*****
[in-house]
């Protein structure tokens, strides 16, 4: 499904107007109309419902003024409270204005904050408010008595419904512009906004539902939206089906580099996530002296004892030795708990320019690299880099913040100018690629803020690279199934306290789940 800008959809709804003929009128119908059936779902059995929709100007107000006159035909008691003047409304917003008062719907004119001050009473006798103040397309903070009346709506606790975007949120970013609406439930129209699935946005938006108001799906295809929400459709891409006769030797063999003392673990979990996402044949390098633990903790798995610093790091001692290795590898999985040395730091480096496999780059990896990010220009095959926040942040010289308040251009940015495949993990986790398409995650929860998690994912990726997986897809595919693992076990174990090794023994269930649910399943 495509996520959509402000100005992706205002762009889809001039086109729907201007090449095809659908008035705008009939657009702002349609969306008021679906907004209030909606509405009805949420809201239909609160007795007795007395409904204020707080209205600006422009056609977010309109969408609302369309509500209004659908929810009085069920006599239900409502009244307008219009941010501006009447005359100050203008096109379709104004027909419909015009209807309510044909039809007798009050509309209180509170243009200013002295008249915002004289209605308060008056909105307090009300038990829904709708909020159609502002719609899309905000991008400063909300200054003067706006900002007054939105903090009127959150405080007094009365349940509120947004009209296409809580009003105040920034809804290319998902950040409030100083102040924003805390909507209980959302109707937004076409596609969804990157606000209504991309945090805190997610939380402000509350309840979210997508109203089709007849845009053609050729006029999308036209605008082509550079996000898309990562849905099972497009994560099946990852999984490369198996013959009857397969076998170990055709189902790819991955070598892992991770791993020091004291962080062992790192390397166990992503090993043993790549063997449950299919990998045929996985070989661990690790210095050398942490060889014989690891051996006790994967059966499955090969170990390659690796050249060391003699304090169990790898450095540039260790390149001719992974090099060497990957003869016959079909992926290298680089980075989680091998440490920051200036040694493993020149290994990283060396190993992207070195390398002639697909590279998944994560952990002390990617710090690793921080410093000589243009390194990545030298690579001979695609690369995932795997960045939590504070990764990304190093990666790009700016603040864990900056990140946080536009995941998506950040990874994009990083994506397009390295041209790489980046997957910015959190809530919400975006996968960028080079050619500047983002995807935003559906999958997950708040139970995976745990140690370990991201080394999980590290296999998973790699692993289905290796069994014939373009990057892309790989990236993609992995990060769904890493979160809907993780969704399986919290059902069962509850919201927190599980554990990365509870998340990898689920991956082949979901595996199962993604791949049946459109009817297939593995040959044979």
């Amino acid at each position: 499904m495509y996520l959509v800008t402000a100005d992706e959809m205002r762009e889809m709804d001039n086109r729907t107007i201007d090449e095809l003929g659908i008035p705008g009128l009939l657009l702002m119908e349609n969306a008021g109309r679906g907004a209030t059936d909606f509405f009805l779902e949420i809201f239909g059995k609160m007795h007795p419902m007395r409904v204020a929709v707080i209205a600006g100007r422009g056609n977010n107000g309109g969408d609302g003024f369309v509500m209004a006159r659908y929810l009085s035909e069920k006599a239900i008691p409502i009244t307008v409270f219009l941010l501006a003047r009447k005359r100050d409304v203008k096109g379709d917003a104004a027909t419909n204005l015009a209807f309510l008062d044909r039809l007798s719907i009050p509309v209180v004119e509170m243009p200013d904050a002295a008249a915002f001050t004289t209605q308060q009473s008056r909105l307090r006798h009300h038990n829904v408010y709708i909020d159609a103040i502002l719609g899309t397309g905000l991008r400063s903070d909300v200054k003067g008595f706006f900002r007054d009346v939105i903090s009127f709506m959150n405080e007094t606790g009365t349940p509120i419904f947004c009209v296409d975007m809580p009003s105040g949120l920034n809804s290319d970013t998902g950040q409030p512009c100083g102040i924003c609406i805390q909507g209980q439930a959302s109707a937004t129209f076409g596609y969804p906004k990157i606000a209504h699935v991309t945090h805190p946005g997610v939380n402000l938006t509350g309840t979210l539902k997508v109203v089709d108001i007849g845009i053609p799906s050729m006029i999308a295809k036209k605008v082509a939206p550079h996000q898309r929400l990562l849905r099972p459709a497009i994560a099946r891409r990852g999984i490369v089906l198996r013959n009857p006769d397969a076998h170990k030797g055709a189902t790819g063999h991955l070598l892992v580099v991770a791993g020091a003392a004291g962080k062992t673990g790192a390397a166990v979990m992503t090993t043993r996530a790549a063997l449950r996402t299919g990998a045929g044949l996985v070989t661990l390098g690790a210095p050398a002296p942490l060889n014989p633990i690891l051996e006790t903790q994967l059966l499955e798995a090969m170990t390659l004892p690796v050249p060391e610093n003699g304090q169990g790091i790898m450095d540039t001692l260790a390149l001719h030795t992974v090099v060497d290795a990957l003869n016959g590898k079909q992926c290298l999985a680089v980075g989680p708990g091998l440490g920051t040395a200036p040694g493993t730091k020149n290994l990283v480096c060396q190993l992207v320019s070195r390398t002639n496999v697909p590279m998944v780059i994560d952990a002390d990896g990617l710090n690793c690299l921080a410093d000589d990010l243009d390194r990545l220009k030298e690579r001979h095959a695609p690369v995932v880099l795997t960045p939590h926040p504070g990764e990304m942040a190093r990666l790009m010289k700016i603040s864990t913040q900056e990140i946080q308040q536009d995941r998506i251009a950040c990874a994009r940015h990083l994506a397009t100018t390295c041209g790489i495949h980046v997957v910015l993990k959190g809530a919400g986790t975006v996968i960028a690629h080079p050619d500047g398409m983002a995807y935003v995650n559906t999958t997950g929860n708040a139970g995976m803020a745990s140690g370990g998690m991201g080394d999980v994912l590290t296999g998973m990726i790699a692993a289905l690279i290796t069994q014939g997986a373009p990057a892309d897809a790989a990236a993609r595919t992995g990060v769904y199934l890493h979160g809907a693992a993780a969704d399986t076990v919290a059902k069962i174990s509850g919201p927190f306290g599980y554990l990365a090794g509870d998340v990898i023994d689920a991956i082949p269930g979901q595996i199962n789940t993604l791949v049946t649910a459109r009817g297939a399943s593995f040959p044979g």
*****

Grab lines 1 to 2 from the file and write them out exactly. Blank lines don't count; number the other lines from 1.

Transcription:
[in-house]
């Protein structure tokens, strides 16, 4: 499904107007109309419902003024409270204005904050408010008595419904512009906004539902939206089906580099996530002296004892030795708990320019690299880099913040100018690629803020690279199934306290789940 800008959809709804003929009128119908059936779902059995929709100007107000006159035909008691003047409304917003008062719907004119001050009473006798103040397309903070009346709506606790975007949120970013609406439930129209699935946005938006108001799906295809929400459709891409006769030797063999003392673990979990996402044949390098633990903790798995610093790091001692290795590898999985040395730091480096496999780059990896990010220009095959926040942040010289308040251009940015495949993990986790398409995650929860998690994912990726997986897809595919693992076990174990090794023994269930649910399943 495509996520959509402000100005992706205002762009889809001039086109729907201007090449095809659908008035705008009939657009702002349609969306008021679906907004209030909606509405009805949420809201239909609160007795007795007395409904204020707080209205600006422009056609977010309109969408609302369309509500209004659908929810009085069920006599239900409502009244307008219009941010501006009447005359100050203008096109379709104004027909419909015009209807309510044909039809007798009050509309209180509170243009200013002295008249915002004289209605308060008056909105307090009300038990829904709708909020159609502002719609899309905000991008400063909300200054003067706006900002007054939105903090009127959150405080007094009365349940509120947004009209296409809580009003105040920034809804290319998902950040409030100083102040924003805390909507209980959302109707937004076409596609969804990157606000209504991309945090805190997610939380402000509350309840979210997508109203089709007849845009053609050729006029999308036209605008082509550079996000898309990562849905099972497009994560099946990852999984490369198996013959009857397969076998170990055709189902790819991955070598892992991770791993020091004291962080062992790192390397166990992503090993043993790549063997449950299919990998045929996985070989661990690790210095050398942490060889014989690891051996006790994967059966499955090969170990390659690796050249060391003699304090169990790898450095540039260790390149001719992974090099060497990957003869016959079909992926290298680089980075989680091998440490920051200036040694493993020149290994990283060396190993992207070195390398002639697909590279998944994560952990002390990617710090690793921080410093000589243009390194990545030298690579001979695609690369995932795997960045939590504070990764990304190093990666790009700016603040864990900056990140946080536009995941998506950040990874994009990083994506397009390295041209790489980046997957910015959190809530919400975006996968960028080079050619500047983002995807935003559906999958997950708040139970995976745990140690370990991201080394999980590290296999998973790699692993289905290796069994014939373009990057892309790989990236993609992995990060769904890493979160809907993780969704399986919290059902069962509850919201927190599980554990990365509870998340990898689920991956082949979901595996199962993604791949049946459109009817297939593995040959044979």